1. The problem, in this case, is the disorder or loss of health, for which the patient consults, which motivates the patient to request the help of the clinician. This problem or problems because it’s not infrequently a single one- must be specified with all clarity.

If it’s part of falsehood, an assumption, a product of superficiality or haste in the first contact with the patient, it will be absurd to think that the clinical method can be applied successfully.

  1. The search for basic information in the clinical method refers specifically to the questioning and physical examination of the patient, that is, to the medical history. This procedure is generally directed or guided by previous experience and by the knowledge that the clinician possesses regarding the explanatory hypotheses of the problem.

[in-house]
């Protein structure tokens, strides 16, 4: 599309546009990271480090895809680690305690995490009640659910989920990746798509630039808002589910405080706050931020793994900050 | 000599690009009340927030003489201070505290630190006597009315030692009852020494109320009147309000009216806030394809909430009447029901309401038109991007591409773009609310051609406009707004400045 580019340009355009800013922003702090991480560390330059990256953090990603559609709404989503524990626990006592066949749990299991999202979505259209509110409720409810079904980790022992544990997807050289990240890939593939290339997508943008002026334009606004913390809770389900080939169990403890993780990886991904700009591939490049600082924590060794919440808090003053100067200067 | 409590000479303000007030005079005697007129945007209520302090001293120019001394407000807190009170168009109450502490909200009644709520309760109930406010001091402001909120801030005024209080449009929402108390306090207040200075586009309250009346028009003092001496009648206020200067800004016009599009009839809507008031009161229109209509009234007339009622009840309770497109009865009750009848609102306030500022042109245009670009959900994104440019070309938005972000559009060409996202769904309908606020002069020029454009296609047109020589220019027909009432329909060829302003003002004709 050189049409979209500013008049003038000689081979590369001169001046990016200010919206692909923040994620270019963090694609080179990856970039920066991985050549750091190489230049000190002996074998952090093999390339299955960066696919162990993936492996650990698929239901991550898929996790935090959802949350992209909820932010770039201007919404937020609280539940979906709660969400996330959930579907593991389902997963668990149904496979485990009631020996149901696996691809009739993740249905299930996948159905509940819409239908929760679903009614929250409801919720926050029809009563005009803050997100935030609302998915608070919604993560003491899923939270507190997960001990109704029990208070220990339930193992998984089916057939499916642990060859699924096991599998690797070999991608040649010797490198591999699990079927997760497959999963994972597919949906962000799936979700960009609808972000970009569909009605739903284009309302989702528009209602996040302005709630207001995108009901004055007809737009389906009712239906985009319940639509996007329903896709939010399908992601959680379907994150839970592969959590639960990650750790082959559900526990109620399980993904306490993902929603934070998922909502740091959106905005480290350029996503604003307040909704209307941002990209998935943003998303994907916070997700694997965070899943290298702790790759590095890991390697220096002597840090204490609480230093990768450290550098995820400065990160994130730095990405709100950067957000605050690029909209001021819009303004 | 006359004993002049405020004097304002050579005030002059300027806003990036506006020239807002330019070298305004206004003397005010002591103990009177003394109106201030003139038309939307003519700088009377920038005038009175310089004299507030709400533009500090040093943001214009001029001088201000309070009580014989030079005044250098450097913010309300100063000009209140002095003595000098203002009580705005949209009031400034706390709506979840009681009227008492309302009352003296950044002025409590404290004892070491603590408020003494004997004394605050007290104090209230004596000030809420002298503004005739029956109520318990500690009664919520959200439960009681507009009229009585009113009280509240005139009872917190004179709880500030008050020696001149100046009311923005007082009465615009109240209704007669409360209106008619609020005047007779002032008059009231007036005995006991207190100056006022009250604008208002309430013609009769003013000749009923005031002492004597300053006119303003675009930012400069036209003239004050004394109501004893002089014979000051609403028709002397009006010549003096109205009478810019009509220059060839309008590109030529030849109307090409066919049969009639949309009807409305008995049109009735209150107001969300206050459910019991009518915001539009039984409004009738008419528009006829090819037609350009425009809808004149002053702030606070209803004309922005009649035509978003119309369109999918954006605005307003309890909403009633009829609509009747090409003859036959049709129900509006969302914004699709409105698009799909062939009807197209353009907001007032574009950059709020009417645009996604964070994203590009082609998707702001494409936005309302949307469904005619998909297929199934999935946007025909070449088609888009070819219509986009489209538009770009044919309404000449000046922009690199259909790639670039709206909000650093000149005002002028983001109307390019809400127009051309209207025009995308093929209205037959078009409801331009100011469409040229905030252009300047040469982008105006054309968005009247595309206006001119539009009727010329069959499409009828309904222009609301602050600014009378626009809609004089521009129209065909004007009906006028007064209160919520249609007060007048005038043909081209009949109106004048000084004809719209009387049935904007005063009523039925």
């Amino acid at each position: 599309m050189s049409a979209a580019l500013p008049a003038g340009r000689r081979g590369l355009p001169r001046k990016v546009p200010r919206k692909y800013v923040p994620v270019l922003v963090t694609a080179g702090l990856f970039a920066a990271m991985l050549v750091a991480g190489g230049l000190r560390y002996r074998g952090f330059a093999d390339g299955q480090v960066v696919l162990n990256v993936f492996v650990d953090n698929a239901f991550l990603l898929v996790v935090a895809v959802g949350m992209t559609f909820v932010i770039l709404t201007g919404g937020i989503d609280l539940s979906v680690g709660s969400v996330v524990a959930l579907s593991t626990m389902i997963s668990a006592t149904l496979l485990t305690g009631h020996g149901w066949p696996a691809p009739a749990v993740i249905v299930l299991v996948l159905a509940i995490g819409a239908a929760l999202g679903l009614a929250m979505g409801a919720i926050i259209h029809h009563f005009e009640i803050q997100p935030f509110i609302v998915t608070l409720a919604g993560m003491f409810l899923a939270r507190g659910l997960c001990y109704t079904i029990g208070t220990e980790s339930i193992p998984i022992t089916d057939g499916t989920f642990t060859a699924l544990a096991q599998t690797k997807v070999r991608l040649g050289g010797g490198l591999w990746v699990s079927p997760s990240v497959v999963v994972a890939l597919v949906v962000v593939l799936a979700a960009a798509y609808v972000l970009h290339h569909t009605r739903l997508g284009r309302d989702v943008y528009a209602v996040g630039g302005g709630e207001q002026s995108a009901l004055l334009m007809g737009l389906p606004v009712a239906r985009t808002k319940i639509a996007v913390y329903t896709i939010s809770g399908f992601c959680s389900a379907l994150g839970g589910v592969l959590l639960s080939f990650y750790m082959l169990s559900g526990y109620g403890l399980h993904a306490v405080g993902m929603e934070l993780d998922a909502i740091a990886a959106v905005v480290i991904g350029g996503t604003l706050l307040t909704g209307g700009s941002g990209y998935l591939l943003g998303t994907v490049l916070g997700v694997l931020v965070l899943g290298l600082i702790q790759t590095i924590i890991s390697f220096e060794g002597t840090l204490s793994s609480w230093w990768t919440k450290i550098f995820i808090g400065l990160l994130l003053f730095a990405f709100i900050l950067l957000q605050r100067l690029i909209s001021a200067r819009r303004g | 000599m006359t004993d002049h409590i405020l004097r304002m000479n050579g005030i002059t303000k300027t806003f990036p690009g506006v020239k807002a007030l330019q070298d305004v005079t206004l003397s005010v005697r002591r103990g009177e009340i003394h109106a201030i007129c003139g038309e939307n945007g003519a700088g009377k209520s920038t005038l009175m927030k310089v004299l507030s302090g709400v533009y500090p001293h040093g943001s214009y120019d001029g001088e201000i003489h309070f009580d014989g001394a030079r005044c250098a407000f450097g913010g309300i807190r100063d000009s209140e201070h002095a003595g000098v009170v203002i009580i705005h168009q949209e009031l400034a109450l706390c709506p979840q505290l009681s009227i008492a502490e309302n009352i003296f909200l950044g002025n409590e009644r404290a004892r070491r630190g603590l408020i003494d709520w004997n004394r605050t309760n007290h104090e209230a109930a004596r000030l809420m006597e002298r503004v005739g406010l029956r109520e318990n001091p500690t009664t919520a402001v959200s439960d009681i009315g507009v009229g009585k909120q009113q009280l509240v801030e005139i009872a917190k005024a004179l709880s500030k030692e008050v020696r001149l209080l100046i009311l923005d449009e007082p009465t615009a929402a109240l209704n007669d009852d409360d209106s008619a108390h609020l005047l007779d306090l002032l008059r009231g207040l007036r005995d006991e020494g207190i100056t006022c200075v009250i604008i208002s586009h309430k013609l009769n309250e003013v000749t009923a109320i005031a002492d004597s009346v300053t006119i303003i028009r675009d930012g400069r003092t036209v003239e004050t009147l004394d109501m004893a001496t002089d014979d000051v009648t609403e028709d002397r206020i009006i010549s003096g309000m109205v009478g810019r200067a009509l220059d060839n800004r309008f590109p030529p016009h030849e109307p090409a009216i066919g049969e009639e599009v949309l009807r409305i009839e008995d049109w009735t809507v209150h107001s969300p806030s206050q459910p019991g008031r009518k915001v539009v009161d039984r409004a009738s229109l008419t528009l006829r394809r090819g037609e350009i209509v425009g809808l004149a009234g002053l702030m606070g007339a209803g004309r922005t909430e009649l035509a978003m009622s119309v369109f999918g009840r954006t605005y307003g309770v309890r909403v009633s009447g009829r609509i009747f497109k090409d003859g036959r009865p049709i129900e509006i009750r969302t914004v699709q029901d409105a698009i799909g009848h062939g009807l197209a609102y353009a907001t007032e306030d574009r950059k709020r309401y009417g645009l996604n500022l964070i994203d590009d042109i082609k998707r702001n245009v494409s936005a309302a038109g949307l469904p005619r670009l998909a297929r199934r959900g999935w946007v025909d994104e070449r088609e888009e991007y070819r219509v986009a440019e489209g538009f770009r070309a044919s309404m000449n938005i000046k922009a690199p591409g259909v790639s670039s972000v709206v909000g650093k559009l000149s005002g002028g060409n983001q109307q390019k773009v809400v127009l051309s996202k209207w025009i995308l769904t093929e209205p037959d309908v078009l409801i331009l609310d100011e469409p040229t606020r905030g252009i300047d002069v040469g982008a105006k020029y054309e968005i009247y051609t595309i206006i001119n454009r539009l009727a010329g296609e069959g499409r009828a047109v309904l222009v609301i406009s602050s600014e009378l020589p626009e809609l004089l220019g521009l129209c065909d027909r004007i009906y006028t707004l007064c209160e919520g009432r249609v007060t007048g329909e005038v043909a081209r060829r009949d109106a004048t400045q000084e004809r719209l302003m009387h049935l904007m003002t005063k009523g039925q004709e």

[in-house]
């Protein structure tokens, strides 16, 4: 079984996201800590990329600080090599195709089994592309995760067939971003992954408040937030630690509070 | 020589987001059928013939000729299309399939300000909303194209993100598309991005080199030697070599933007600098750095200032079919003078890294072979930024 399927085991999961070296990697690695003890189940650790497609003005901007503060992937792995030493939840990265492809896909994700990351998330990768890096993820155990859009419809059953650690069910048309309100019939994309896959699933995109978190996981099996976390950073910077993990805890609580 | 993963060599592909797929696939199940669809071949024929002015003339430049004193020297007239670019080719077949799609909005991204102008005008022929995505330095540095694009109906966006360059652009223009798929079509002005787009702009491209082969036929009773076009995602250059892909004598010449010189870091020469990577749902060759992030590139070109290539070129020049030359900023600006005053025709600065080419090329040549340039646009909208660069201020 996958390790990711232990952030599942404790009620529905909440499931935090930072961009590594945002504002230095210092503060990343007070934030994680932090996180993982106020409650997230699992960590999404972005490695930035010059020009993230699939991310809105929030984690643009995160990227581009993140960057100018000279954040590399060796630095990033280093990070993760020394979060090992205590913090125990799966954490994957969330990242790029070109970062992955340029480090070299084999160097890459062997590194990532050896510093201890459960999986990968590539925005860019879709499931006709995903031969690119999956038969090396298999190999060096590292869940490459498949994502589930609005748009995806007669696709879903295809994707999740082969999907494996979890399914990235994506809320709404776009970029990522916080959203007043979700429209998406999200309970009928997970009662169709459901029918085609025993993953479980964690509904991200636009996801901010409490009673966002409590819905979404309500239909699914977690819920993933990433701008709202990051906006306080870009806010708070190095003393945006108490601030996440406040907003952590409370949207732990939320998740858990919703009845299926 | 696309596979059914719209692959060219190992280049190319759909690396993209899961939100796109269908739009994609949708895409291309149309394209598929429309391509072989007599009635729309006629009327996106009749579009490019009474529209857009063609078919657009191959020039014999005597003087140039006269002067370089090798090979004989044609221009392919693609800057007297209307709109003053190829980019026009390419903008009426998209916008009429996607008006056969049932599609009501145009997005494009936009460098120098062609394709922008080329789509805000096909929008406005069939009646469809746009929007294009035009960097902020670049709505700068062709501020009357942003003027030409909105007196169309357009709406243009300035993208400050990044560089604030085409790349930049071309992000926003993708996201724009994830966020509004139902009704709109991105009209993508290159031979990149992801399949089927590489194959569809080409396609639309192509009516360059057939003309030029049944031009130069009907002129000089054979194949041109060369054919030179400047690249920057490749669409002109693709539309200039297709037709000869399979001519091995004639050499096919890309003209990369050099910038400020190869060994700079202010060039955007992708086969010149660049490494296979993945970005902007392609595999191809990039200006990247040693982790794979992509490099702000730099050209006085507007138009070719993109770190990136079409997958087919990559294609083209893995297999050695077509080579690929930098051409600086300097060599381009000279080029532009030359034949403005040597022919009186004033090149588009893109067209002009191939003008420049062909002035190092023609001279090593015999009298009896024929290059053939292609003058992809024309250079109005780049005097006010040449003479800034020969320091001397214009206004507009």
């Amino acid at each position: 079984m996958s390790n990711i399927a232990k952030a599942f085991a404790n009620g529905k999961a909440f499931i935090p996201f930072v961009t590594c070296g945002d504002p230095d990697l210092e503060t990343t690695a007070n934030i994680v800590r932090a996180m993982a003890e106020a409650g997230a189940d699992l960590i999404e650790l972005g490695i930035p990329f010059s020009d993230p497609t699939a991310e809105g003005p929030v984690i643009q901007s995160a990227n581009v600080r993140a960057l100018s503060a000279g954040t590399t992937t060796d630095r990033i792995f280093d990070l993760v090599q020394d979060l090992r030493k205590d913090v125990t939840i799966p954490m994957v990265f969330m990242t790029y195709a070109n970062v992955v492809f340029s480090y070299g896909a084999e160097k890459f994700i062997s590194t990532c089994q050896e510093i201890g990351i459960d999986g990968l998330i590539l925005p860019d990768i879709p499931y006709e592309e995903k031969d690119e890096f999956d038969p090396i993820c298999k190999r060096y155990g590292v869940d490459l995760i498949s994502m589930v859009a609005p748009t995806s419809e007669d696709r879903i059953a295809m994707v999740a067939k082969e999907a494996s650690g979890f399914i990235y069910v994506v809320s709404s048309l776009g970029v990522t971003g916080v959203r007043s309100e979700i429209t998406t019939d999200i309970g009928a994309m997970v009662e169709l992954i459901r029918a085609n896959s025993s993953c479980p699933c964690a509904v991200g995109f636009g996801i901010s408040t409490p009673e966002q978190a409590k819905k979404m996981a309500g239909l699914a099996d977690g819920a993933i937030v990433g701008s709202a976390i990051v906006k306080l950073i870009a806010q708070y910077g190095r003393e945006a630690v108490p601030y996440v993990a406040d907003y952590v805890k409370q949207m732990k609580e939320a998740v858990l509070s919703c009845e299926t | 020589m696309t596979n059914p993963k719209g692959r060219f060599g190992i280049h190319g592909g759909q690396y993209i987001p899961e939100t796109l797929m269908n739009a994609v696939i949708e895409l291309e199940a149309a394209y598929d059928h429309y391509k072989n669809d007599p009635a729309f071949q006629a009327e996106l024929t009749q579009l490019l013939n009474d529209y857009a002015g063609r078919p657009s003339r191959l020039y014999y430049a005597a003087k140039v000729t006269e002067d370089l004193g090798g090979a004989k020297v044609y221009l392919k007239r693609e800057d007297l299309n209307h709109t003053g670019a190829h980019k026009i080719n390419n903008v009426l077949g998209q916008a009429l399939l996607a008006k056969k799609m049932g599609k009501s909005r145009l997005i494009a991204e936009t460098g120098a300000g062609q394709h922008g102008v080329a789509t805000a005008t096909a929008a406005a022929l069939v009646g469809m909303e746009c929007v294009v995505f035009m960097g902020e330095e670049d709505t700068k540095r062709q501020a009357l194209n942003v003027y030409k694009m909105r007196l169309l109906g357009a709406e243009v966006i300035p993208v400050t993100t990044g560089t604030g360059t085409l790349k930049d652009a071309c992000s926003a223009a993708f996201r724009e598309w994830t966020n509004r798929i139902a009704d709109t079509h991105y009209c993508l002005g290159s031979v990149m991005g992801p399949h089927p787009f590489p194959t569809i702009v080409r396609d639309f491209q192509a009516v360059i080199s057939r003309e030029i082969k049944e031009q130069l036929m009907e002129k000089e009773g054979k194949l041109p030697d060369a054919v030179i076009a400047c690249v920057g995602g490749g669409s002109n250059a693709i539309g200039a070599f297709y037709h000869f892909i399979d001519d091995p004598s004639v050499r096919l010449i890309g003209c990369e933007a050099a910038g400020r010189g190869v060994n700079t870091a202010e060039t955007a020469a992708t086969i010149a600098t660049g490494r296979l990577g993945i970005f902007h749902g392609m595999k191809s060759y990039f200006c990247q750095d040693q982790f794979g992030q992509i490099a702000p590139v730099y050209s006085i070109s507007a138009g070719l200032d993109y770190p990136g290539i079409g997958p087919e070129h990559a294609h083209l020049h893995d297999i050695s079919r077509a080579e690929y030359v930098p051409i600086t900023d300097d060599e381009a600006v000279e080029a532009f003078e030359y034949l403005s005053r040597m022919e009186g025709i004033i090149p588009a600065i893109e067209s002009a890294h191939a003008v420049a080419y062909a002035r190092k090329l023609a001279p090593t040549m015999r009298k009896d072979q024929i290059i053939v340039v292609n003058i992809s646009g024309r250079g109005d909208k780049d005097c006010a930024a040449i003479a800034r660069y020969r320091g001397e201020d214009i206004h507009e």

However, the clinician must be open and somewhat eclectic in this search for information, because a very closed position can inhibit the flow of information from the patient or family.

  1. The hypothesis or conjecture in the clinical method is the presumptive diagnosis (s). It’s essential that this diagnosis or diagnoses are well defined, based on the information collected and have a foundation.

It’s logical that if the search for information was deficient or inaccurate, the hypotheses will not have any possibility of being verified and all the following steps will not have any basis.

  1. We test the presumptive diagnosis by studying the evolution of the patient and scheduling various laboratory, imaging, pathological and other tests, that is, of modern technology at our disposal.

Don’t forget that these techniques are not inhuman, they are also performed and interpreted by humans.